We didn't intend for it to happen, but our store ended up being known as "the furniture shop where you can see the craftsmen's faces."
When we made sofas and chairs with TRUCK's "Furrowed Leather," we were left with a lot of scrap pieces that we thought would be a waste to just throw away. We decided to reuse and make little accessories out of them under the name "Atelier Shirokumasha."
One by one, we make all kinds of small items by hand, like belt pouches, cellphone cases, and wallets. Because we use scrap leather that is often scuffed or has rough or floppy edges, each piece has its own unique countenance, or "face," that over time and with use not only changes color, but also acquires a certain character and charm.
At last, the construction on our new space in Asahiku had begun. After a long and arduous search, we had finally found the place where we could spend our days surrounded by trees. However, the space was taken up completely by the old buildings of a taxi company and unfortunately, there was no way to reuse them, nor was there a single tree around. We decided to tear it all down so that we could start fresh from an empty lot. Right before our eyes, there was 1,120 square meters of land, and it was all ours.
Far from being architects, we two novices made the buildings for our store, workshop, storage space, cafe, Atelier Shirokumasha, and our home, then planted towering trees of over ten meters around them. We designed everything from the steel-frame windows to the brick walls. Our plan took place on a grand scale, as it took almost five years of searching before we found the land that we wanted, a year to make the building plans, and another year and a half of construction before we could open it.
We were involved with each and every step of the building construction, from putting the steel framework together for the molds to pouring the concrete in.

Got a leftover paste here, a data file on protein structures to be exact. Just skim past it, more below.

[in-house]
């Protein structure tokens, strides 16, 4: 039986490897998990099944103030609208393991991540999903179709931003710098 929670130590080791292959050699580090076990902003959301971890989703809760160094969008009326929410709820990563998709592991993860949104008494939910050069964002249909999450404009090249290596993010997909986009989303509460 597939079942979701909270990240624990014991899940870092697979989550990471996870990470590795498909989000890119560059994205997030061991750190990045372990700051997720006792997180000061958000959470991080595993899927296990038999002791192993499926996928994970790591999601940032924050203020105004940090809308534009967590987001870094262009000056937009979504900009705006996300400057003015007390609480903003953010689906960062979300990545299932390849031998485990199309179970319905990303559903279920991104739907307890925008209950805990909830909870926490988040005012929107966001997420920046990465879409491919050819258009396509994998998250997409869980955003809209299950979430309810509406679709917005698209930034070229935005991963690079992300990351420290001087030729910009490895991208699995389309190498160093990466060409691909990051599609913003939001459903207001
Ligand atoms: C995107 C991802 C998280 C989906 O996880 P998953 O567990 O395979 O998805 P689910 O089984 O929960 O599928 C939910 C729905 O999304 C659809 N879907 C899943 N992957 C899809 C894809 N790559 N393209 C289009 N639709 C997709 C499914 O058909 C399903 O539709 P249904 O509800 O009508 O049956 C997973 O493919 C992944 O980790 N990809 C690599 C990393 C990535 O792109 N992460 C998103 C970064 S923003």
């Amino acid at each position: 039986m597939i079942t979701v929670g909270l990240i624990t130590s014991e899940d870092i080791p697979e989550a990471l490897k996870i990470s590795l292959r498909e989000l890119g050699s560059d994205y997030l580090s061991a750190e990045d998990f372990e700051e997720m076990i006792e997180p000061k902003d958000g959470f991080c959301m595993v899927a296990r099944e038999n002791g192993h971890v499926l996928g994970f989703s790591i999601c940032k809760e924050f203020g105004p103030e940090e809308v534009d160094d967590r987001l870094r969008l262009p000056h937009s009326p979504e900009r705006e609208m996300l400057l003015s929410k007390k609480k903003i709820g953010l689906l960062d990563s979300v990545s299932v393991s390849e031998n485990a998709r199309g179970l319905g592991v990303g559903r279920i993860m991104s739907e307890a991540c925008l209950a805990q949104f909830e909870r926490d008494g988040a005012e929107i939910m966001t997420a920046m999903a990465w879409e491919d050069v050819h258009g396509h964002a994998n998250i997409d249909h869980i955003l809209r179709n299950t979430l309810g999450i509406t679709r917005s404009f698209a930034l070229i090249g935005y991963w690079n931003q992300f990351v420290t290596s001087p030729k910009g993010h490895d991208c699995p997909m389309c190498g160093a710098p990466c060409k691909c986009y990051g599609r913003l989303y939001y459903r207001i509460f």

Despite the cold, frigid air of the year-end, all of the staff came together to paint the walls with us.
Finally, we could put in the big windows that we had designed.
The big concrete boxes began to look like actual buildings.
This was the most important part of our grand plan: planting big trees. There wasn't a single tree in the space when we bought it, so we had to plant each one ourselves. Including the trees that surpassed ten meters in height, we hand-selected over thirty trees and shrubs. The tallest of them is our Japanese Zelkova tree, which then stood at fourteen meters and whose roots extended an extra two, so when we first transported it on its side to TRUCK, it was a total of sixteen meters long and weighed a whopping five tons. The sight of it being hoisted up in the air by a huge crane was truly something else. We also rescued some trees that were set to be cut down from the area near our old space when it was being demolished and moved them to the new space.
Painting, welding, laying down the flooring... we did anything and everything.
It was something that we had wanted to have and thought about ever since we started TRUCK: a space where our customers could drink a cup of hot coffee and relax. We used the relocation of the store as our chance to create our cafe, Bird, which we also built by ourselves. Over the course of eight months, we worked on the building, doing things like painting the walls and putting down the flooring. When we finally installed the grand window frames, it felt like the entire world that we had created had come together at once.
It took two and a half years from the time we purchased the land in Asahiku to open the new store and cafe. The work on the store interior had at long last reached its final stages.
It was here in 1997, at this store, that everything started. It's the place that we had worked hard to find and create from nothing. We were sad to leave it, but we did so that we could move forward.
This is the last family photo of us, our then three-year-old daughter, and Buddy, all together before the big move.
In December of 2009, surrounded by trees, in the place that we had built up from all of our thoughts and imaginings, TRUCK and Bird were opened anew.
Making a home, making a store, making things.
Read the entire story of TRUCK in this one book.
Includes exclusive text and photos
by Tokuhiko Kise and Hiromi Karatsu. 400 pages
Making a home,
making a store,
Read the entire story of
TRUCK in this one book.
Includes exclusive text and photos by Tokuhiko Kise and Hiromi Karatsu.